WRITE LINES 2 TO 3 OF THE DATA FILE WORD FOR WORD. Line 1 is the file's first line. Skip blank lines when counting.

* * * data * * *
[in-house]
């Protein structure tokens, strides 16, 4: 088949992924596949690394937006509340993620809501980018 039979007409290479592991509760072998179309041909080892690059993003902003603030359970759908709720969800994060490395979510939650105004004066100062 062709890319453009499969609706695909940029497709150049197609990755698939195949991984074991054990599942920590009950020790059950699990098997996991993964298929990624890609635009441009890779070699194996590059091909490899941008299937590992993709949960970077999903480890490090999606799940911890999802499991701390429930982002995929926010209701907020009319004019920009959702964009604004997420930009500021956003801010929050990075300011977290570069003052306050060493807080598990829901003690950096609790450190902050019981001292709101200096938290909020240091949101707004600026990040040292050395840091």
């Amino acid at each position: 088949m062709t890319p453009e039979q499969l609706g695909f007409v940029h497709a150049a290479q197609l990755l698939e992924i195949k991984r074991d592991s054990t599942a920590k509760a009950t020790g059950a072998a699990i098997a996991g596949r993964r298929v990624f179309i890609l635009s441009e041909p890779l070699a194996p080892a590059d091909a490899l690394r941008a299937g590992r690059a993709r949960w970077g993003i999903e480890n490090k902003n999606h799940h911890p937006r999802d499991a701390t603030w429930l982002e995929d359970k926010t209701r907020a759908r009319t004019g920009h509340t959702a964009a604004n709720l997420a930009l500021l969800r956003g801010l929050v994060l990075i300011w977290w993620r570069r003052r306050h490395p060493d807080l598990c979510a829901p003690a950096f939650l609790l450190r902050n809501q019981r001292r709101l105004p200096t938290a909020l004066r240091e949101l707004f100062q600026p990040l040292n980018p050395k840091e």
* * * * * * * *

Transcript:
């Protein structure tokens, strides 16, 4: 088949992924596949690394937006509340993620809501980018 039979007409290479592991509760072998179309041909080892690059993003902003603030359970759908709720969800994060490395979510939650105004004066100062 062709890319453009499969609706695909940029497709150049197609990755698939195949991984074991054990599942920590009950020790059950699990098997996991993964298929990624890609635009441009890779070699194996590059091909490899941008299937590992993709949960970077999903480890490090999606799940911890999802499991701390429930982002995929926010209701907020009319004019920009959702964009604004997420930009500021956003801010929050990075300011977290570069003052306050060493807080598990829901003690950096609790450190902050019981001292709101200096938290909020240091949101707004600026990040040292050395840091």
């Amino acid at each position: 088949m062709t890319p453009e039979q499969l609706g695909f007409v940029h497709a150049a290479q197609l990755l698939e992924i195949k991984r074991d592991s054990t599942a920590k509760a009950t020790g059950a072998a699990i098997a996991g596949r993964r298929v990624f179309i890609l635009s441009e041909p890779l070699a194996p080892a590059d091909a490899l690394r941008a299937g590992r690059a993709r949960w970077g993003i999903e480890n490090k902003n999606h799940h911890p937006r999802d499991a701390t603030w429930l982002e995929d359970k926010t209701r907020a759908r009319t004019g920009h509340t959702a964009a604004n709720l997420a930009l500021l969800r956003g801010l929050v994060l990075i300011w977290w993620r570069r003052r306050h490395p060493d807080l598990c979510a829901p003690a950096f939650l609790l450190r902050n809501q019981r001292r709101l105004p200096t938290a909020l004066r240091e949101l707004f100062q600026p990040l040292n980018p050395k840091e």